If I were to share one teeny-weeny gripe I have with Health At Every Size®, body positivity, non-diet, intuitive eating, mindful eating, etc, it’s that none of these are named very well and are often misinterpreted.

Health At Every Size becomes “healthy at every size”. Non-diet becomes “non-‘extreme’ diet”. Intuitive eating becomes the “hunger-fullness diet“. Mindful eating becomes “careful eating“.

And of course, there’s body positivity.

What is Body Positivity? {A History}

On the surface, it would seem that the definition of body positivity would be “feeling positive about your body”. So, why would people get up in arms when “body positivity” and “weight loss” are used in the same sentence? Can’t you love yourself and still want to change your body?

Dr. Deb Burgard, a psychologist and pioneer in fat activism, kindly hopped on the phone a few months ago to school me on the history of this phrase.

Dr. Burgard actually owns the trademark on the phrase “body positive“, which she has since shared with Connie Sobczak and Elizabeth Scott, co-founders of The Body Positive. There was also an HIV/AIDS organization called the Body Positive at one time, but how we define body positive today is based more on its fat activism and eating disorder recovery roots.

When I first started learning more about body positivity, I grappled with finding a definition. Yes, “feeling positive about your body” is a part of it, but I could sense that it wasn’t the full picture. Where did body autonomy fit in? What if you didn’t feel positive all the time?

It wasn’t until I read this definition by Ashleigh Shackelford (via this episode of Fearless Rebelle Radio) that I realized I was missing a crucial piece:

“The body positivity movement is largely based in intersectional feminism and encourages the end to body shame, beauty standards and violence against all bodies. The subsector movements within it include fat positivity to empower and protect fat bodies, disability empowerment and justice, empowerment and protection of trans and gender-nonconforming bodies, reproductive justice, an end to colorism and empowerment of dark-skin bodies, the empowerment and protection of non-straight-identifying folks AND an overall end to anti-blackness.”

—Ashleigh Shackelford

I’d been so focused on the individual that I didn’t realize that body positivity is actually a movement.

Body Positivity as a Sociopolitical Movement

Let’s take a look at that first sentence again (emphases mine):

“The body positivity movement is largely based in intersectional feminism and encourages the end to body shame, beauty standards and violence against all bodies.”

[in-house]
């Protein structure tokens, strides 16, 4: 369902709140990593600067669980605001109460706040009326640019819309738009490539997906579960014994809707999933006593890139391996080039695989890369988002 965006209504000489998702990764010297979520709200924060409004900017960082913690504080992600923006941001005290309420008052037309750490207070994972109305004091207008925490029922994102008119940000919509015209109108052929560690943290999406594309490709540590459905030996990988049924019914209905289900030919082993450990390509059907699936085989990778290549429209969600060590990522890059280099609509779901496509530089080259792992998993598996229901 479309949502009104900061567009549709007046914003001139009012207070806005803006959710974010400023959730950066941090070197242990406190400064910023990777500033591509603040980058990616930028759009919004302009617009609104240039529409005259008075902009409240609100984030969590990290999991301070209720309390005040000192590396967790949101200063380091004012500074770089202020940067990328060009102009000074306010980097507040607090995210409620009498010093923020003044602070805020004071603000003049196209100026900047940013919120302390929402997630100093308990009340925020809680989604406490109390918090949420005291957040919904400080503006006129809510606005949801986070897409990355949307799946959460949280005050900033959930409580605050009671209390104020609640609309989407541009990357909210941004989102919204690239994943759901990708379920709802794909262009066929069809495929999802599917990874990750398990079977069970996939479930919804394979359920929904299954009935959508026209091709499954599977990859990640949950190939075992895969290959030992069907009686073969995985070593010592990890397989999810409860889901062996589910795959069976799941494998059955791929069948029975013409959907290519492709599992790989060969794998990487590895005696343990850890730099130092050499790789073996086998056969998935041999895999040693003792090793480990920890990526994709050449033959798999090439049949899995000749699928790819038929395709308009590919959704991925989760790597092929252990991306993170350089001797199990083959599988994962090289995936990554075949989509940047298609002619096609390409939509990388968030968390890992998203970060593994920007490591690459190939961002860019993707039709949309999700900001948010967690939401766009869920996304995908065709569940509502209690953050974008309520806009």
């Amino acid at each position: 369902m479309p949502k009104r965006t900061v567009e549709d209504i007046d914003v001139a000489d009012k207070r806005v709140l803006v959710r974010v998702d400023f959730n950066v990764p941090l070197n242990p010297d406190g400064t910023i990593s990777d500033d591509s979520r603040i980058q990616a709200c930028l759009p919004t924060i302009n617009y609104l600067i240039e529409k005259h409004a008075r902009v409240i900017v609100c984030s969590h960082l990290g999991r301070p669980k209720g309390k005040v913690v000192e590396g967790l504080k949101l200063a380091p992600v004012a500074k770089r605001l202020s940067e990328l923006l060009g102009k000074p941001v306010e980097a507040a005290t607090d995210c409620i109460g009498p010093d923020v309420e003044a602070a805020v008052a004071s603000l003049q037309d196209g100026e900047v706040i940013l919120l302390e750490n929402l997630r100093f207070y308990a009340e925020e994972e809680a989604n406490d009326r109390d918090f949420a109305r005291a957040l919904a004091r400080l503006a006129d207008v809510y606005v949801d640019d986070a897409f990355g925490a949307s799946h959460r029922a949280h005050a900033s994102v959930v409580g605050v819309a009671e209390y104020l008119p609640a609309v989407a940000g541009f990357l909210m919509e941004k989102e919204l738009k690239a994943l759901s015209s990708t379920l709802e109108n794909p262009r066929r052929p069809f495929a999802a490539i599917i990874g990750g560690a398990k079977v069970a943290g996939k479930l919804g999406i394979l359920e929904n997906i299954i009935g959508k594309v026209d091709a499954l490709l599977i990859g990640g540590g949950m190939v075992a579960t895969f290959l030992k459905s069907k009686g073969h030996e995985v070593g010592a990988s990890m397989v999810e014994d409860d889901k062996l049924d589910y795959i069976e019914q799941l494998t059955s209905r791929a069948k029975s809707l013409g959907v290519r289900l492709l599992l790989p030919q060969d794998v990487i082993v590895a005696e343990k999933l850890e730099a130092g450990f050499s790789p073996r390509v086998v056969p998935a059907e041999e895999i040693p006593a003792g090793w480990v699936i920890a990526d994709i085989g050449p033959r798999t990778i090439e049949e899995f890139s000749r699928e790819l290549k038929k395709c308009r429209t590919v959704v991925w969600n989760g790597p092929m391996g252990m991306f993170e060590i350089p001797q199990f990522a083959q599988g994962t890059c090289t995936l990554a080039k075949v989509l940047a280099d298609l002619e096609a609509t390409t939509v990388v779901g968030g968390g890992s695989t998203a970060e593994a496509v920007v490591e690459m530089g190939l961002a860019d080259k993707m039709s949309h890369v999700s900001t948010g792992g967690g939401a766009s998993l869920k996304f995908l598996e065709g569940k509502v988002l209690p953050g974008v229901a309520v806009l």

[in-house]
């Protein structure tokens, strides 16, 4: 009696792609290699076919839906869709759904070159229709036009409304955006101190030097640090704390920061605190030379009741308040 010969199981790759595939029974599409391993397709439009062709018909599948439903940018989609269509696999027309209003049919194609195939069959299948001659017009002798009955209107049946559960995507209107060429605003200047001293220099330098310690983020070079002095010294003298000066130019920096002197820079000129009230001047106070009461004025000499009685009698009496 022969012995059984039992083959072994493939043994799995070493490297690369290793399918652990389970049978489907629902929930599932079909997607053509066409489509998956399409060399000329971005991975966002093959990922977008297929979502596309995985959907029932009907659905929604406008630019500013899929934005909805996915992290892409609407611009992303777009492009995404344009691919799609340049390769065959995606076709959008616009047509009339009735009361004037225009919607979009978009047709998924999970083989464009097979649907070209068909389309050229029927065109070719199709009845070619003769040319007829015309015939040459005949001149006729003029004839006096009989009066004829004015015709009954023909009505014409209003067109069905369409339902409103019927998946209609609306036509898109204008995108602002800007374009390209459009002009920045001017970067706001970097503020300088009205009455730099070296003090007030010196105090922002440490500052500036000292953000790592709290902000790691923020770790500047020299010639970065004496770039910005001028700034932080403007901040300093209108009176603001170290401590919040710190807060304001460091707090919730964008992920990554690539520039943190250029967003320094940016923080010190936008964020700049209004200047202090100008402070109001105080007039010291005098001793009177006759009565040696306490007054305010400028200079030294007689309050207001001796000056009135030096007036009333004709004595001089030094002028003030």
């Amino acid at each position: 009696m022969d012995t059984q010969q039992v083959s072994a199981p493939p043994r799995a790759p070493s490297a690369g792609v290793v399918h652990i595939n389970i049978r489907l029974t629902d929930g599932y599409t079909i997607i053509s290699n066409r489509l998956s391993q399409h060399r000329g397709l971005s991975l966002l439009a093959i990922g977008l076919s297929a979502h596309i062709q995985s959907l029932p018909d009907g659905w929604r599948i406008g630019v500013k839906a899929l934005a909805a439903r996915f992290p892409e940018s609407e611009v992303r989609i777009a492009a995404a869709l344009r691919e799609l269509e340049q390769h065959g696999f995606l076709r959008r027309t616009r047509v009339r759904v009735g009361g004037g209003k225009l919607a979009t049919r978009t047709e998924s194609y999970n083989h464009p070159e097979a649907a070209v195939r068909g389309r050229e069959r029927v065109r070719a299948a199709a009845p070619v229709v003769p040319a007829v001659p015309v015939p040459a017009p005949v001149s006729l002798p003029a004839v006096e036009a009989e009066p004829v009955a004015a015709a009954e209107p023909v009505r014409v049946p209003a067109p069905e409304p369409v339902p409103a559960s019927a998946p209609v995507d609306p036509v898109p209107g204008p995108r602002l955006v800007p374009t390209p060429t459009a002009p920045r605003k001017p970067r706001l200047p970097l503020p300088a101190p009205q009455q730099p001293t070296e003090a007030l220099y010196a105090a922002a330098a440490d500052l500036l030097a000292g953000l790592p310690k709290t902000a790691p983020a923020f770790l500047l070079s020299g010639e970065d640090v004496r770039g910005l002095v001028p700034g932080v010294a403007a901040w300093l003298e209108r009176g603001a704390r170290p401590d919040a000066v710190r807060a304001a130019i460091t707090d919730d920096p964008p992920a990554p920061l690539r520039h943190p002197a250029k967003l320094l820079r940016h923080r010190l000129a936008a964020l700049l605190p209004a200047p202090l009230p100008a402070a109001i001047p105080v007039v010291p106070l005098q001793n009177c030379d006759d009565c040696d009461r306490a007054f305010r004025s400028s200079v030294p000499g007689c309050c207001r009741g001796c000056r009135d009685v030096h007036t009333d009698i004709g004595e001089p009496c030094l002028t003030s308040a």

Pursuing and celebrating weight loss is not body positive because it upholds beauty standards that marginalize larger bodies and perpetuates the violence of dietary restriction and weight stigma. Centring white, cis-gender gay men during Pride Month is not body positive because it marginalizes the experiences of others in the LGBTQIA+ community.

In other words, if your “body positivity” comes at the expense of other bodies, it’s not body positivity.

That doesn’t mean your body positivity has to be perfect. We all have different intersecting identities, which in turn creates different blind spots. It’s inevitable that we will leave out, or even harm some people. As long as you are able to acknowledge your privileges and blind spots, and willing to apologize and listen when you are called in/out and do better, you are probably on the right track.

If your #bodypositivity comes at the expense of other bodies, it is not body positivity. Click To Tweet

Ack! I Didn’t Sign Up For This! I Just Want to Love My Body!

Keeping in mind that “staying out of politics” is a privilege and a political act in and of itself, there is absolutely nothing wrong with just wanting to love your body. Given the culture that we live in, that is difficult and valuable work. You can call it body acceptance, body love, body respect… but unless you are here to work toward ending the body shame, beauty standards, violence and oppression against all bodies, please don’t call it body positivity.

What are your thoughts on “body positivity”? Please share your thoughts and questions in the comments below.

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